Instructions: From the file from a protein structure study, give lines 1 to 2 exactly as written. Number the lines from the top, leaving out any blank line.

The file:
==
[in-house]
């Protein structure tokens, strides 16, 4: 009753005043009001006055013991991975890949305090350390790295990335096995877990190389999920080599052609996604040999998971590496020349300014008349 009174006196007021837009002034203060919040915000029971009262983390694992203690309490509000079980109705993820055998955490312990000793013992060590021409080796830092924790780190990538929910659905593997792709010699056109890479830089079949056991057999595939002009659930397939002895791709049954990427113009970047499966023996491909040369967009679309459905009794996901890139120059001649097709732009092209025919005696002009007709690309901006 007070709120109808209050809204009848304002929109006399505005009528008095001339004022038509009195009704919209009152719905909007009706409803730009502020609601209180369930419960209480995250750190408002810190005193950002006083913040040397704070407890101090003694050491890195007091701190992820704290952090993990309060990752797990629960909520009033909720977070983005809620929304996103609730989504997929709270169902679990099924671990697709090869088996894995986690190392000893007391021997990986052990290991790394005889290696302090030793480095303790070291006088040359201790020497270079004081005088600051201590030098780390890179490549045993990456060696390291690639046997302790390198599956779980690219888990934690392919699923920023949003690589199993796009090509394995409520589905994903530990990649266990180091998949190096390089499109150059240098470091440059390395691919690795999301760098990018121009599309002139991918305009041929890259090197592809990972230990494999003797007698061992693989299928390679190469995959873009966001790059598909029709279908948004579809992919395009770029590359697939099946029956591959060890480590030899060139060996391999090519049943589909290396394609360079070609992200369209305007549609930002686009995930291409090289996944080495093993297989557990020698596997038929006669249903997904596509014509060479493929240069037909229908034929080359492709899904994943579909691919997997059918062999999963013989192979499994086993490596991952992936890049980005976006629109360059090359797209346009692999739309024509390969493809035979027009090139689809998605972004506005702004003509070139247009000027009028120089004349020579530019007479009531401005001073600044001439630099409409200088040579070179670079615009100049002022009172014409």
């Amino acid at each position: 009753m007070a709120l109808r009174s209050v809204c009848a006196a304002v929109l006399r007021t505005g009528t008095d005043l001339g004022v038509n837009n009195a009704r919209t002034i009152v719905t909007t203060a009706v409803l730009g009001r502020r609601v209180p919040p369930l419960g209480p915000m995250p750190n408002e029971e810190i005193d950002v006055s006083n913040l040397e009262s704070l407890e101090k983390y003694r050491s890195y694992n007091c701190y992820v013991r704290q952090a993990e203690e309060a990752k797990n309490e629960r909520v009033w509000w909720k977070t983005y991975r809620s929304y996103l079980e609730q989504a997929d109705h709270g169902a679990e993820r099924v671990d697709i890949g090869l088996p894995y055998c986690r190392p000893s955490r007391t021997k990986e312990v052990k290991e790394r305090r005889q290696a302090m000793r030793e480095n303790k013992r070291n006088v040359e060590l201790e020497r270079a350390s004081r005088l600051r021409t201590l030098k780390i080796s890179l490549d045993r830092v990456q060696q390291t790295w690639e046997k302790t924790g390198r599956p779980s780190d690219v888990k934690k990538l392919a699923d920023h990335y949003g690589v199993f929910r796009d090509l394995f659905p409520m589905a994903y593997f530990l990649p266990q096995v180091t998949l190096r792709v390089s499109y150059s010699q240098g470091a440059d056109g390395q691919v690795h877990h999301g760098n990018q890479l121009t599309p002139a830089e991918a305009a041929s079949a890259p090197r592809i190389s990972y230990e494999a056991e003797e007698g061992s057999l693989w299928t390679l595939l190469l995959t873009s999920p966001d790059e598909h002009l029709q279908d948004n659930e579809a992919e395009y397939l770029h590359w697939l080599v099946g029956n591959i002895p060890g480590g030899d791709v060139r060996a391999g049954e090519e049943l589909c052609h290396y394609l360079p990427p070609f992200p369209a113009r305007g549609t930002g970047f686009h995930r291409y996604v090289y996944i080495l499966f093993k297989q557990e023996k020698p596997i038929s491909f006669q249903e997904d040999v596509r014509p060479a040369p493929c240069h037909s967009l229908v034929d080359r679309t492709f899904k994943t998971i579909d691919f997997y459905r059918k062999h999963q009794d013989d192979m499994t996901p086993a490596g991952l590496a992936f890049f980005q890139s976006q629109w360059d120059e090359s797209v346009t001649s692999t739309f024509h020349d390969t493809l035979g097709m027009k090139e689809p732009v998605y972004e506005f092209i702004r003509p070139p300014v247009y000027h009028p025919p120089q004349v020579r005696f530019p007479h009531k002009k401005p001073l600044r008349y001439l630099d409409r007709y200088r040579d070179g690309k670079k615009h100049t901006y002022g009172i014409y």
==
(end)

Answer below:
[in-house]
């Protein structure tokens, strides 16, 4: 009753005043009001006055013991991975890949305090350390790295990335096995877990190389999920080599052609996604040999998971590496020349300014008349 009174006196007021837009002034203060919040915000029971009262983390694992203690309490509000079980109705993820055998955490312990000793013992060590021409080796830092924790780190990538929910659905593997792709010699056109890479830089079949056991057999595939002009659930397939002895791709049954990427113009970047499966023996491909040369967009679309459905009794996901890139120059001649097709732009092209025919005696002009007709690309901006 007070709120109808209050809204009848304002929109006399505005009528008095001339004022038509009195009704919209009152719905909007009706409803730009502020609601209180369930419960209480995250750190408002810190005193950002006083913040040397704070407890101090003694050491890195007091701190992820704290952090993990309060990752797990629960909520009033909720977070983005809620929304996103609730989504997929709270169902679990099924671990697709090869088996894995986690190392000893007391021997990986052990290991790394005889290696302090030793480095303790070291006088040359201790020497270079004081005088600051201590030098780390890179490549045993990456060696390291690639046997302790390198599956779980690219888990934690392919699923920023949003690589199993796009090509394995409520589905994903530990990649266990180091998949190096390089499109150059240098470091440059390395691919690795999301760098990018121009599309002139991918305009041929890259090197592809990972230990494999003797007698061992693989299928390679190469995959873009966001790059598909029709279908948004579809992919395009770029590359697939099946029956591959060890480590030899060139060996391999090519049943589909290396394609360079070609992200369209305007549609930002686009995930291409090289996944080495093993297989557990020698596997038929006669249903997904596509014509060479493929240069037909229908034929080359492709899904994943579909691919997997059918062999999963013989192979499994086993490596991952992936890049980005976006629109360059090359797209346009692999739309024509390969493809035979027009090139689809998605972004506005702004003509070139247009000027009028120089004349020579530019007479009531401005001073600044001439630099409409200088040579070179670079615009100049002022009172014409």